Portland Community College | Portland, Oregon Portland Community College

This content was published: April 8, 2021. Phone numbers, email addresses, and other information may have changed.

At the Living Edge: Toward a New Philosophy of College Access

by Justin Rigamonti

The circle I join is a ring of sleepy-looking people, 9 o’clock on a Friday morning. Coffee cups rise and fall, rippling the inner lip of the circle like an undulating cell. The center holds nothing— a patch of blue-gray carpet and a recording device. Life is at the circle’s edge, ten or so attendees chatting softly in business casual. All the accoutrements of life garland them: jackets and purses hooked around chair backs, pen-ready notebooks, pastries with half-moon teeth marks. The ring in all its energetic motion has a sense of completion. The host clears his throat.

But then the door opens, and a new head pokes in. The newcomer’s eyes dart around the room, their face flush, waiting for affirmation. A few welcoming hands wave them over and the circle prepares itself for growth— a butterfly game of eye-contact until, without a word spoken, the cell begins to make room, chair legs softly pulling over carpet. An open chair appears in the ring’s wall, and the newcomer settles in. Someone makes a joke about mitosis. Close enough.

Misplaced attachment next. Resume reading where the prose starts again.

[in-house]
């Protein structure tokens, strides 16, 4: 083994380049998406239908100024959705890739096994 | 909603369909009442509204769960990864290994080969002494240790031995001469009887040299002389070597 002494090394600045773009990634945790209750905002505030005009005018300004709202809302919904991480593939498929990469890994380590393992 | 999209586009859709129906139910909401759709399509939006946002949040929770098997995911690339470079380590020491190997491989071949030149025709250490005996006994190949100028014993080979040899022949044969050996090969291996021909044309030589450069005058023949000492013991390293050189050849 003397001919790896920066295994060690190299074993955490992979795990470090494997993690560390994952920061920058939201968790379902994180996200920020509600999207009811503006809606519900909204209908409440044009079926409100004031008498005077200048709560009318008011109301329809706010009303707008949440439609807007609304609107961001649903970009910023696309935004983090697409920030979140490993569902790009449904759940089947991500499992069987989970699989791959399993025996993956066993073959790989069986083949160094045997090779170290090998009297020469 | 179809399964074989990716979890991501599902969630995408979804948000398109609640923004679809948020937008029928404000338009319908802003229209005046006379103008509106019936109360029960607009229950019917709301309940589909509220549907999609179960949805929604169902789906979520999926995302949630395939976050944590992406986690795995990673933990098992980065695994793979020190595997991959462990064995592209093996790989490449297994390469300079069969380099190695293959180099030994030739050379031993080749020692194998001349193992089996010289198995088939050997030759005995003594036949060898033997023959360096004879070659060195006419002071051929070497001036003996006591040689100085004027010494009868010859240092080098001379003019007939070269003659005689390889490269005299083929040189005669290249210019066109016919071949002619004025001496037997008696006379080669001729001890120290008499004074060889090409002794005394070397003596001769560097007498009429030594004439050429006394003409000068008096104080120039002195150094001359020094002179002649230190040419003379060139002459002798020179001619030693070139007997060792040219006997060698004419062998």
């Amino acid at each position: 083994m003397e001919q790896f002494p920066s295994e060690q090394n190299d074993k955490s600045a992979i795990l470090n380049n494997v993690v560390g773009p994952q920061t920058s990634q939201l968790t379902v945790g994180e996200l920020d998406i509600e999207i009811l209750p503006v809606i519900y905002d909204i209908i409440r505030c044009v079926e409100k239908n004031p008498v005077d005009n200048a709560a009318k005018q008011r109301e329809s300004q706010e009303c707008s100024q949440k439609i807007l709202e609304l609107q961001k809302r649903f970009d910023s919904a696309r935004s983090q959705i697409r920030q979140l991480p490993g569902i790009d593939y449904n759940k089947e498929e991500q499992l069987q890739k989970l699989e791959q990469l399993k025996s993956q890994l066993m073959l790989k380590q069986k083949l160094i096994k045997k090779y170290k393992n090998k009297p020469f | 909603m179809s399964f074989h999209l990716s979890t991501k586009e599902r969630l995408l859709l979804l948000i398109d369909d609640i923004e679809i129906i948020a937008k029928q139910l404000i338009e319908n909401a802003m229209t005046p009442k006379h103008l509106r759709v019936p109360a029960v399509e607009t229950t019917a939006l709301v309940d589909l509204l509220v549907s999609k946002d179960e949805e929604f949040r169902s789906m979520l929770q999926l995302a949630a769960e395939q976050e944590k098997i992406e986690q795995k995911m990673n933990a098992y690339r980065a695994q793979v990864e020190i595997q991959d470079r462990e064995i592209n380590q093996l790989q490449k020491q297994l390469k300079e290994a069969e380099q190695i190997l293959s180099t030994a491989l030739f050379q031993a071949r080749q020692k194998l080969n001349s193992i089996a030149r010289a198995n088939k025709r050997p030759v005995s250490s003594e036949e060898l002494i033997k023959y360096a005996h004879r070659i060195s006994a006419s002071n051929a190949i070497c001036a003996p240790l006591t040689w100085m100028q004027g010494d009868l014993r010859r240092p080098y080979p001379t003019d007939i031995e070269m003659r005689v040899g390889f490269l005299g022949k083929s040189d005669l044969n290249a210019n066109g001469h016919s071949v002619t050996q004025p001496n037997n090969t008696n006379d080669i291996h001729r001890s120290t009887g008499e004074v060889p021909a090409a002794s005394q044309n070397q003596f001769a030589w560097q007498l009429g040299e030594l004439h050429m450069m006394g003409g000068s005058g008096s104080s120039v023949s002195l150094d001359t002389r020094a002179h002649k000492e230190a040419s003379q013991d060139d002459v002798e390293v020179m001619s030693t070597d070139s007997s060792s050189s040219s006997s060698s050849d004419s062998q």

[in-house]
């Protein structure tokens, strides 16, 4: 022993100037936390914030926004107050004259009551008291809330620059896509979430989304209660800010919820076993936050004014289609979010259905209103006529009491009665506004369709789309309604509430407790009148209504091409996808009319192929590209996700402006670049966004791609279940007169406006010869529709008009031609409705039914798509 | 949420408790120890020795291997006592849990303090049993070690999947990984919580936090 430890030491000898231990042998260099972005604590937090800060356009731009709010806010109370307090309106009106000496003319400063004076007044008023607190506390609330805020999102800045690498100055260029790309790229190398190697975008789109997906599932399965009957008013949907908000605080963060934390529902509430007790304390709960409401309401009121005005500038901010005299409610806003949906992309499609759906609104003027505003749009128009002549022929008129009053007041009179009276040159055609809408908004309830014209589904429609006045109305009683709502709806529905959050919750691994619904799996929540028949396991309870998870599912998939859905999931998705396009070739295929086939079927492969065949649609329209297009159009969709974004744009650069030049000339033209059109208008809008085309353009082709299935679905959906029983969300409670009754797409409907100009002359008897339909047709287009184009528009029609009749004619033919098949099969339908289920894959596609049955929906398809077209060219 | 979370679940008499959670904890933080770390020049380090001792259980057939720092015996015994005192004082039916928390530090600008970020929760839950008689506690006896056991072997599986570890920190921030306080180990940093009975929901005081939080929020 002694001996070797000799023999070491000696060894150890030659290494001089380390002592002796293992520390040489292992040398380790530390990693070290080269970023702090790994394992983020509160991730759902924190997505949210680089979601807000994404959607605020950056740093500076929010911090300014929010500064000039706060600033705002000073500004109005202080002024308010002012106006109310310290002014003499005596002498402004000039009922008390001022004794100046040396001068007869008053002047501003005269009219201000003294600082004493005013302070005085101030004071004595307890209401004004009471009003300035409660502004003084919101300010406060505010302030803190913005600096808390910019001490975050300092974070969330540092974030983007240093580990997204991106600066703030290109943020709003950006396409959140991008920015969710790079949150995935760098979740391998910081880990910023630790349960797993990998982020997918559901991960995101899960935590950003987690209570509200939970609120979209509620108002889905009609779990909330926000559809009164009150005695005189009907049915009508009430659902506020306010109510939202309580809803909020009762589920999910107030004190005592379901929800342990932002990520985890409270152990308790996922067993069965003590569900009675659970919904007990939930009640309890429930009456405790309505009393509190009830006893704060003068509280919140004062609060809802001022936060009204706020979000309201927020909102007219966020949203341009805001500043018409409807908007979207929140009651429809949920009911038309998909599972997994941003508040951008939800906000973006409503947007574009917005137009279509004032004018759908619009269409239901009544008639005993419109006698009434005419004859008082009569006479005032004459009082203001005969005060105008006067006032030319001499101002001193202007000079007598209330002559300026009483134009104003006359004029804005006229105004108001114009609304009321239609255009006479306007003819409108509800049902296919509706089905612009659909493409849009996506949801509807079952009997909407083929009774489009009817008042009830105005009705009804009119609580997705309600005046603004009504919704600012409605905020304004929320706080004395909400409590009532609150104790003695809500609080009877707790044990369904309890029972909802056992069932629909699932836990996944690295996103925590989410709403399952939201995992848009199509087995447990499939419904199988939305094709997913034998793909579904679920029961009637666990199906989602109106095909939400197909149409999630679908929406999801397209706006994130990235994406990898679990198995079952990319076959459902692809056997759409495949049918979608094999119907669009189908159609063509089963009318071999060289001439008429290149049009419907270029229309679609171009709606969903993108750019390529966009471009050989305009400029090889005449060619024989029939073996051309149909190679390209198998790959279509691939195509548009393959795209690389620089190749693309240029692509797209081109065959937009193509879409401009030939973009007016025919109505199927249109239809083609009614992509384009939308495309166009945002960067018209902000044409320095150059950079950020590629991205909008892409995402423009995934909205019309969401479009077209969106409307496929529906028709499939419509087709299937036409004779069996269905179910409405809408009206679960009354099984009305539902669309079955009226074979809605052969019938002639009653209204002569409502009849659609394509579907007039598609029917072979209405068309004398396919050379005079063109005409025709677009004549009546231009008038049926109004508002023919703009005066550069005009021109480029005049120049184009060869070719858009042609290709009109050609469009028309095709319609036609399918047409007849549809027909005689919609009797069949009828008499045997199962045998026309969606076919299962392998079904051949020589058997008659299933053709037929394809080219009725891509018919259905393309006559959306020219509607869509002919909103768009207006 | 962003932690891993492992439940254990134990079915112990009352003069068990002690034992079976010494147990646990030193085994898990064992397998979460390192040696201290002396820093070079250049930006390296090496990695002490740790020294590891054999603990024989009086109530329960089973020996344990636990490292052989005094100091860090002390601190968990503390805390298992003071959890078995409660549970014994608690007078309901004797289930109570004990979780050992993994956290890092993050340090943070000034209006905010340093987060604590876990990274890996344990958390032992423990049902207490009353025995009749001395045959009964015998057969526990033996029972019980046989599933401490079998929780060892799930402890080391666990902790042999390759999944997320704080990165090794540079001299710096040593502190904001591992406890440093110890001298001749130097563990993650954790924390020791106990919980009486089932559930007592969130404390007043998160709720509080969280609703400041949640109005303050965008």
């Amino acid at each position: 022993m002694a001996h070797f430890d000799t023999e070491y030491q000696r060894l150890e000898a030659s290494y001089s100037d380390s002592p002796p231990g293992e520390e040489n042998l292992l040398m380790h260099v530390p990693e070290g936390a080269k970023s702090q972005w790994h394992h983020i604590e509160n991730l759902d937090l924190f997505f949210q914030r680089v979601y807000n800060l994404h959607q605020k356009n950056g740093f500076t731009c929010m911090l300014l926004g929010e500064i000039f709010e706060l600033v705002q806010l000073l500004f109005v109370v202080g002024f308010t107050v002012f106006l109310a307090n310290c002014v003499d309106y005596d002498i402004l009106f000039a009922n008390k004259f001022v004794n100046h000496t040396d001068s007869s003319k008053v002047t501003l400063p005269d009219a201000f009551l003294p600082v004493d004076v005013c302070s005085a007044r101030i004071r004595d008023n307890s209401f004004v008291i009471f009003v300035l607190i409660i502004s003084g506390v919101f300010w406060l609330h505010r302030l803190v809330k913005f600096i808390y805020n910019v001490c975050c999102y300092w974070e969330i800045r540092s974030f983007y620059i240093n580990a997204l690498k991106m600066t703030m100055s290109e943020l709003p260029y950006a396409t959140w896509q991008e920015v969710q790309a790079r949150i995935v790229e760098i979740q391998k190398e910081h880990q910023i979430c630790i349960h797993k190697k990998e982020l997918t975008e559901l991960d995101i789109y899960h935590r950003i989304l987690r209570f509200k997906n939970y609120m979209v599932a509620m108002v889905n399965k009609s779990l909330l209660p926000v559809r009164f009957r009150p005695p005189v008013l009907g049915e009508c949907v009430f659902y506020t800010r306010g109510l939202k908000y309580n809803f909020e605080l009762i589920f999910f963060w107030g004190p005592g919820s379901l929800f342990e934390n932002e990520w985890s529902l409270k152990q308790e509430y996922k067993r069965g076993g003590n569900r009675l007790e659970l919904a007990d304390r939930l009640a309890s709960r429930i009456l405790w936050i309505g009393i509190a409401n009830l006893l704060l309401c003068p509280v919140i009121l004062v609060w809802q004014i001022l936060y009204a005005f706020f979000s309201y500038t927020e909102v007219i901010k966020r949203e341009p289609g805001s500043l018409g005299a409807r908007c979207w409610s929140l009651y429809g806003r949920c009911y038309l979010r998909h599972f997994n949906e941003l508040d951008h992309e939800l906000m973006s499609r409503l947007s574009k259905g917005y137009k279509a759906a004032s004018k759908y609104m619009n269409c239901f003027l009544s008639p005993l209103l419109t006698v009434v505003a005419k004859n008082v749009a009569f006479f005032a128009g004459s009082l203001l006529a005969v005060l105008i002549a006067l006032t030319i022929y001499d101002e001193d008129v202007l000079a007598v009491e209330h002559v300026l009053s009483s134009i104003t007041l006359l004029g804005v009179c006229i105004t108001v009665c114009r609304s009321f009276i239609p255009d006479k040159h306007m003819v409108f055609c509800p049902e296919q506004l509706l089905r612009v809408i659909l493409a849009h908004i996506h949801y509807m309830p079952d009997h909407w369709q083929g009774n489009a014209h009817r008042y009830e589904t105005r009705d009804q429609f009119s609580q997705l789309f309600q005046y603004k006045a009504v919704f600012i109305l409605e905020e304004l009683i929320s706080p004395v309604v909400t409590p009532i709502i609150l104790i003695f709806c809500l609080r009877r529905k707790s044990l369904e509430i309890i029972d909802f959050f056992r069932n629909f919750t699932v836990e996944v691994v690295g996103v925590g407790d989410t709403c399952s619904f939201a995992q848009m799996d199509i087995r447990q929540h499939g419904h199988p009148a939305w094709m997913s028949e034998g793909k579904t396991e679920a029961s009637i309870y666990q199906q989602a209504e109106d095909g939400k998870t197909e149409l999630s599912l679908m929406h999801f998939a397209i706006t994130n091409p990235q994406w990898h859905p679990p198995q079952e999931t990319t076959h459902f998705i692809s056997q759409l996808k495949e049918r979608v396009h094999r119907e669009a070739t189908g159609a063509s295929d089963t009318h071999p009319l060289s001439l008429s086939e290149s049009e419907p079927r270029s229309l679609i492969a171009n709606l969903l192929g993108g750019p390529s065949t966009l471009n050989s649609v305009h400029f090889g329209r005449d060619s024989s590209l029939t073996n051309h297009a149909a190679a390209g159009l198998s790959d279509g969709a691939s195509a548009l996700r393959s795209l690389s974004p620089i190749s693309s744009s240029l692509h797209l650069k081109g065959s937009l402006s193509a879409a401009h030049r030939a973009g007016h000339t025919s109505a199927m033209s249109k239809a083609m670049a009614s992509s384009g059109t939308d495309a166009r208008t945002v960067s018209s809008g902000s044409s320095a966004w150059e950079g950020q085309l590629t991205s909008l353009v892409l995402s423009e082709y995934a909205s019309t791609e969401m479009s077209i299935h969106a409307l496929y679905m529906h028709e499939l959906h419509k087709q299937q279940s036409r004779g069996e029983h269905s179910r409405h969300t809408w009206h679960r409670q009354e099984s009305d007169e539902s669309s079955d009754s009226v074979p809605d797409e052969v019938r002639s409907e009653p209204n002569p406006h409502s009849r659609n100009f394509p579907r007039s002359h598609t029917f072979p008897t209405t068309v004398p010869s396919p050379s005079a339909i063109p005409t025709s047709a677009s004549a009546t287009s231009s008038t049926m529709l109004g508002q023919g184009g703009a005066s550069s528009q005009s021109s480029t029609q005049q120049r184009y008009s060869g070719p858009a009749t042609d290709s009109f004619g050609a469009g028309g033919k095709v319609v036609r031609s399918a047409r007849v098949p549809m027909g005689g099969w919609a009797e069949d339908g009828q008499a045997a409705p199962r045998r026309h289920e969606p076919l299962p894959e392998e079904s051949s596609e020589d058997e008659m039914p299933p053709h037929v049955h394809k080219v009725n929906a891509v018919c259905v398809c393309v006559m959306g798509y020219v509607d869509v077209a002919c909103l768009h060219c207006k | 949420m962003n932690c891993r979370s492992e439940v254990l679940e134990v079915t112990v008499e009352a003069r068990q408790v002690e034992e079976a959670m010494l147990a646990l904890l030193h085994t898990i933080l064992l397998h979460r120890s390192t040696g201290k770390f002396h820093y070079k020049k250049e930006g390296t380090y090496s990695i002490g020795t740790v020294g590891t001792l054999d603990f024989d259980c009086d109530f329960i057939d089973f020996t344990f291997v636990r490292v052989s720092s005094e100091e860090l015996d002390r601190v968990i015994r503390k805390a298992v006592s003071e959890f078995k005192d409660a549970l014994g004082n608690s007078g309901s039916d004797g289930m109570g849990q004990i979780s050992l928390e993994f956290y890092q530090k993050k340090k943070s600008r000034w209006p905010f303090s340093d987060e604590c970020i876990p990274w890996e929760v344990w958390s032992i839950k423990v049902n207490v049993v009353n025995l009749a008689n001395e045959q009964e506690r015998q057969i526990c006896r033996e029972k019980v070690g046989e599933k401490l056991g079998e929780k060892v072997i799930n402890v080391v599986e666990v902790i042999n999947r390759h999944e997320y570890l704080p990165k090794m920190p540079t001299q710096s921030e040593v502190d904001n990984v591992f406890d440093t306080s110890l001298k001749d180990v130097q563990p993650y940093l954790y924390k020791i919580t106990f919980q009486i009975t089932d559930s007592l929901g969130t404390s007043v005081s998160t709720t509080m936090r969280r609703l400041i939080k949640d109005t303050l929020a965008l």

After a warm nod to our newest member, the host begins again, laying out the conceptual boundaries of the gathering, what he calls a “listening session.” It is the first of many forums hosted by this institution, a community college in Portland, OR. These sessions are an opportunity for faculty, staff and students to speak to administrators, a few of whom are present this morning, equal nodes in the room’s human ring. The host explains that the college is interested in “strategic planning,” and administrators want to know what everyone thinks the college should focus on during this planning stage.

And then the door cracks again. A few of us turn to look, and the conversation falters slightly, but then continues. Life can’t pause for every interruption, can it? The newcomer’s face shifts from analysis to embarrassment. The door begins to close.

But just in time, a few hands take flight, a volley of whispered greetings launch doorward, a chair is made ready, someone gets up and gestures the situation, pastries are proffered, and by the time the newcomer has settled in, greetings whispered from the left and right, their embarrassment is gone.

A living cell grows like any organism grows. Nature’s “building block” nourishes its own being by integrating particles from the surrounding environment into itself.